In a modern world tinged with debt worries, drab commutes and dieting plans, and in the wake of government talk over cuts to the NHS, more and more people are seeking alternatives to traditional Western medicine. In a series of interviews, nine practitioners of disciplines as diverse as Healing, Reiki, Tarot, and psychic art, shared their thoughts about their arts, aspirations, and both what healing can do for people, and its relationship with more established medicine. So, in a 21st-century Britain that at times can seem all too soulless, what brings these men and women back to more spiritual approaches?
Throughout the interviews, conducted by Gil Dekel (PhD), the message is that in many peoples’ lives something seems to be missing, and that alternative approaches can offer a solution that traditional methods don’t. Doreen Rivett, a Kinesiologist, Reflexologist and spiritual healer, notes, “I think it’s important to feel comfortable in your own skin and be true to yourself. If we all listen, we can learn from each other,” and there’s an accompanying doubt in the seemingly self-assured nature of modern medicine, a sometimes unspoken sentiment that while it treats the symptoms, the underlying issues, physical or mental, require a more involved course of action.
Health empowerment coach, Dawn Rising, emphasises this point, saying, “It has become the ‘tradition’ in medicine and healthcare to just go to the doctor without any self-exploration into the health condition. We are losing a sense of responsibility for our own health.” This is a common thread; in each of the interviews, there’s a sense that many people have lost the desire to stop and reflect; that life for many is so hurried and fast-paced, that we’ve forgotten a more complete, thoughtful way of living. Equally, the various healers point out that often this can be a very stressful kind of life, and that alternative therapies offer a way of re-centring oneself amid the chaos and uncertainty. When Tarot reader Tim Brooks describes his work as being, “like a traffic management system; helping people to find their destinations by the easiest route and avoiding the roadworks and potholes,” it’s both a very representative and very enlightening comment.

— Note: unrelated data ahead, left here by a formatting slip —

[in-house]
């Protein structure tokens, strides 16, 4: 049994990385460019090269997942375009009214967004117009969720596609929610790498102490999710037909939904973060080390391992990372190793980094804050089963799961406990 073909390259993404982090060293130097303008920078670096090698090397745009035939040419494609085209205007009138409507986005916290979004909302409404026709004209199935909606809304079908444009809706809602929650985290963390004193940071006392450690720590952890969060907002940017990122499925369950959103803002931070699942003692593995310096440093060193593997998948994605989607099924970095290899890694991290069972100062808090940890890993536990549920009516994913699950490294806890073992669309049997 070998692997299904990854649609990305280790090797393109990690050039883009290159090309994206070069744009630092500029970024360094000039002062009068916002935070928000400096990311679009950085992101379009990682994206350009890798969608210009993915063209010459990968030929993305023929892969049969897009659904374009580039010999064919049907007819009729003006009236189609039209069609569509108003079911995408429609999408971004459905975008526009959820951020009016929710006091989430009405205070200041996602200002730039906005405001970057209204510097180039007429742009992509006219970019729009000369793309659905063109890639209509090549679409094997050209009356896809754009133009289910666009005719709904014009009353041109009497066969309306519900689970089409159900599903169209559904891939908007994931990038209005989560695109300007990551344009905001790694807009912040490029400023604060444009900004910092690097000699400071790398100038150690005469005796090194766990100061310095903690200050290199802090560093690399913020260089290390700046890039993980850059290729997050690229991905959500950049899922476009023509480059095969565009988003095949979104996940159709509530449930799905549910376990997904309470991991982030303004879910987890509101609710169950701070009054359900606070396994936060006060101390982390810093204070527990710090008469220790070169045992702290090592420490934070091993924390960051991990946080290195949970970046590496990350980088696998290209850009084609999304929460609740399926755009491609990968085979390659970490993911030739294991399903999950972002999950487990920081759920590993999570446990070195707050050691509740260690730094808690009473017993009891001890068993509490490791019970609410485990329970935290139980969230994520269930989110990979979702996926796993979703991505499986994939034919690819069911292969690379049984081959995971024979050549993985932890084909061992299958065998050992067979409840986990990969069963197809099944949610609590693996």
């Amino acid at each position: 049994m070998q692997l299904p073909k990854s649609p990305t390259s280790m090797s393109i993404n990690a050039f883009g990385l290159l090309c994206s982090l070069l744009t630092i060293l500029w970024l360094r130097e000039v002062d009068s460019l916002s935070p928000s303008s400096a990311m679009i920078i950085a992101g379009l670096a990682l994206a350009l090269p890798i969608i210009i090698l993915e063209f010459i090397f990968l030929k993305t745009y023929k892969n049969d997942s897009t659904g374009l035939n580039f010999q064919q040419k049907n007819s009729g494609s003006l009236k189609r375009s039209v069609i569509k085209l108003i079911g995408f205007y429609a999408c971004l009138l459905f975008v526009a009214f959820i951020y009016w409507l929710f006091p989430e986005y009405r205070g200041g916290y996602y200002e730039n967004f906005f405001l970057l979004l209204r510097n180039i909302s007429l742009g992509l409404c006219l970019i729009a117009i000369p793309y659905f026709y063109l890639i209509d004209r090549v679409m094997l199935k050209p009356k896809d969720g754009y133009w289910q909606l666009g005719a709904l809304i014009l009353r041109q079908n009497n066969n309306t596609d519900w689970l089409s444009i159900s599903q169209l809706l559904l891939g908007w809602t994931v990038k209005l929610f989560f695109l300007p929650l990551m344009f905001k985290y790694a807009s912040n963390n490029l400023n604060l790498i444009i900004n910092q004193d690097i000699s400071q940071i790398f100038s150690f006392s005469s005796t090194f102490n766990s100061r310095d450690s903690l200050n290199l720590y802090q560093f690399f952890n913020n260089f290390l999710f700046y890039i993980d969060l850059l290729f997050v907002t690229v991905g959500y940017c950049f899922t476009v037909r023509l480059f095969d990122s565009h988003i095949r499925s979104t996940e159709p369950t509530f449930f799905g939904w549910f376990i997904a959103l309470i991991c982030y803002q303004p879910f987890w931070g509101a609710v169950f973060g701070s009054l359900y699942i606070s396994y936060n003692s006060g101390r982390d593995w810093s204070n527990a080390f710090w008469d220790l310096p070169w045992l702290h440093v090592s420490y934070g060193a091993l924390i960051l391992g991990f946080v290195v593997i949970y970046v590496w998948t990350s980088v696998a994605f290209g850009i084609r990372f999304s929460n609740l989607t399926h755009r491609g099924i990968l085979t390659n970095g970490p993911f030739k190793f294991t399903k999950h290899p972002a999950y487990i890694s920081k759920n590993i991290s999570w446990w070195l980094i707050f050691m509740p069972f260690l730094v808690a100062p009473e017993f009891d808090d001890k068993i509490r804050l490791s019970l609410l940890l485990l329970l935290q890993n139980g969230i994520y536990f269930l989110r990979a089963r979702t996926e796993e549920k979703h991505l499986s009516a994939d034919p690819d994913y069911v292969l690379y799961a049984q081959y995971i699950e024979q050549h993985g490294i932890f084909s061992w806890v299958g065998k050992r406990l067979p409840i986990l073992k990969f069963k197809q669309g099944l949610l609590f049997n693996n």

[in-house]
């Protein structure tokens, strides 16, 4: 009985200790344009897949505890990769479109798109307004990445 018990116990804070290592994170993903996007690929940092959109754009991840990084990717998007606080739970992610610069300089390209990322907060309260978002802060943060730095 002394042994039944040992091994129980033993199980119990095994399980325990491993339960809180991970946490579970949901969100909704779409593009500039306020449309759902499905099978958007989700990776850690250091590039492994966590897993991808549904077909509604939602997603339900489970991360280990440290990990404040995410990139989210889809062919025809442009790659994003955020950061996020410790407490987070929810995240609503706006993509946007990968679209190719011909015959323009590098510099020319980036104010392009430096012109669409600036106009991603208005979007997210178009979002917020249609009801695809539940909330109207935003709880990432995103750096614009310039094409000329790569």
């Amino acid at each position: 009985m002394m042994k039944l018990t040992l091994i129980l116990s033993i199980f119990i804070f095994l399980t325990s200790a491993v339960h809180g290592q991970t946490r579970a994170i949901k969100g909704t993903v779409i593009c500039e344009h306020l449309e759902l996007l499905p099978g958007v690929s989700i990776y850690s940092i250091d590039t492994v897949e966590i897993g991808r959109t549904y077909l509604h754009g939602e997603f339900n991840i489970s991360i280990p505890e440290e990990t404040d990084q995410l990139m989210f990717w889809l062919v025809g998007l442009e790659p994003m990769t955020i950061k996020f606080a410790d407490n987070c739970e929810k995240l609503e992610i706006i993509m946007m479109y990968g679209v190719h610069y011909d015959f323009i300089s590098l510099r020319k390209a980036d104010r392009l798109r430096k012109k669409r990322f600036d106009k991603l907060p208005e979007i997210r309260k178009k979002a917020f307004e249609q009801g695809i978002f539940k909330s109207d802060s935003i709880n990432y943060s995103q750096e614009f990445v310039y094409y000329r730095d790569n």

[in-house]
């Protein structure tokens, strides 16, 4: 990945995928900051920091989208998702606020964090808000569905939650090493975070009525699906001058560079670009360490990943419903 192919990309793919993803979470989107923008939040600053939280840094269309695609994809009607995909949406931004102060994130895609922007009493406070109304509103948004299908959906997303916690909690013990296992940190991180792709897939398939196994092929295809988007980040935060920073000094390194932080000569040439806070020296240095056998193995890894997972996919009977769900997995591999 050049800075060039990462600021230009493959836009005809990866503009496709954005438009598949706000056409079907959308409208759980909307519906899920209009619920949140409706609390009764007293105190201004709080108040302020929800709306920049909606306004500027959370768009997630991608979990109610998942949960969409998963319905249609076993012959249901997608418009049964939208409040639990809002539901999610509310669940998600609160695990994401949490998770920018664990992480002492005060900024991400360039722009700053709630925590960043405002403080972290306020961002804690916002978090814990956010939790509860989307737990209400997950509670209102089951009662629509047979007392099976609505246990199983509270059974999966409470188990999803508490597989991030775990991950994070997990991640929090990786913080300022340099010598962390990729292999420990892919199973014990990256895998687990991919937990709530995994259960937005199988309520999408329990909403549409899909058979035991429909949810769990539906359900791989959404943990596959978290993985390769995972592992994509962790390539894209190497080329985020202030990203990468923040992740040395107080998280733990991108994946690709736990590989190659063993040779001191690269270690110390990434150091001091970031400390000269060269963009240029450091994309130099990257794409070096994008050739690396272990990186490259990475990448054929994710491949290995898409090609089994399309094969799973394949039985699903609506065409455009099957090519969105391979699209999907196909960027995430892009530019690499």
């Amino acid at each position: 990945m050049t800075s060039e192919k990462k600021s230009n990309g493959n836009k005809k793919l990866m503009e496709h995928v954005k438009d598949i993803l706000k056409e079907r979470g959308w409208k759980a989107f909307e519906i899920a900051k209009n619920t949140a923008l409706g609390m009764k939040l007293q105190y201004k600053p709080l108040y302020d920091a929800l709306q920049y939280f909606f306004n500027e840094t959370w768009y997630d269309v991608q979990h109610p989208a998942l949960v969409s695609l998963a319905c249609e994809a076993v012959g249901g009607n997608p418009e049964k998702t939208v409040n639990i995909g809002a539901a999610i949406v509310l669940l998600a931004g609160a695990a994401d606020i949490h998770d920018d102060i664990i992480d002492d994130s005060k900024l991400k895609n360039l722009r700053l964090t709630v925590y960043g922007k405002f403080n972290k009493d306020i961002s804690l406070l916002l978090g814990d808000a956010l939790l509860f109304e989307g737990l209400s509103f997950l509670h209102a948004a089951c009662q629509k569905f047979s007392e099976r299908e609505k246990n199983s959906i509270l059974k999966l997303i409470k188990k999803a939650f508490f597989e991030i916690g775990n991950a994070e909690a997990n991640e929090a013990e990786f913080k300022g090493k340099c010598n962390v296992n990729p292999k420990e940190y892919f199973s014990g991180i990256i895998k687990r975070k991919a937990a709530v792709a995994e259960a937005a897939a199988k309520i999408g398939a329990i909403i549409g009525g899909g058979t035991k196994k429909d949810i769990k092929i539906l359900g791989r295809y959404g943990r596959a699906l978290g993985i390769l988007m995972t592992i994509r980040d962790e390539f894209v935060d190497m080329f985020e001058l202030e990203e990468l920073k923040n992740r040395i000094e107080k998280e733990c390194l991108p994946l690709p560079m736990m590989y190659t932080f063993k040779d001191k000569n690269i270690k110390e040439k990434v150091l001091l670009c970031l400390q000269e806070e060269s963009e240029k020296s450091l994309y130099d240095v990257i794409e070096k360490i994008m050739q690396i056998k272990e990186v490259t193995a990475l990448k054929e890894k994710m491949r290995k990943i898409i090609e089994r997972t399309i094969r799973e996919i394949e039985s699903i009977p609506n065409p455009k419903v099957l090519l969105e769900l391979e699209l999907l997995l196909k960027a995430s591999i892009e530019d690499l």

A second meaning could be read into it too; a kind of unity of purpose across such a wide range of different techniques. These are ordinary men and women, helping those around them as best they can, and with that comes a certain shared view of the world, and a recognition that even though the journey might be different for each practice, and of course for each person, the destination is the same; a kind of well-being in spirit that it’s felt has become slightly neglected. When the Roman poet Juvenal coined the phrase mens sana in corpore sano – ‘a healthy mind in a healthy body’ – he epitomised it very clearly. It is this vein of knowledge running through history that Dawn Rising taps into when she talks about, “reasserting the centuries of learning and wisdom that true ‘traditional medicine’ represents.” Reiki healer and visionary artist, Natalie Dekel, feels that she is a channel, a medium which is guided in the process of making her arts by a creative notion that drawn from “[…] the past of humanity, the present, and the future.”
This, too, is a recurring theme; the lack of regard paid to ancient traditions and modes of thought, ranging from simple ethics to traditional views of health. Everything from drinking to smoking and processed food, that leads to a kind of superficiality, and the question of what the benefits we derive from scientific progress and social changes cost us on a spiritual level, and how they impact our view of ourselves. It could be suggested that the philosophy of living well and simply, has fallen somewhat by the wayside in favour of a kind of shallow materialism, where you are what you own instead of what you are ‘Being’. The paradox of globalisation is that it has made the world smaller, and yet much easier to get lost in, and the idea of restoring a sense of purpose and clarity is at the centre of a great many of the interviews.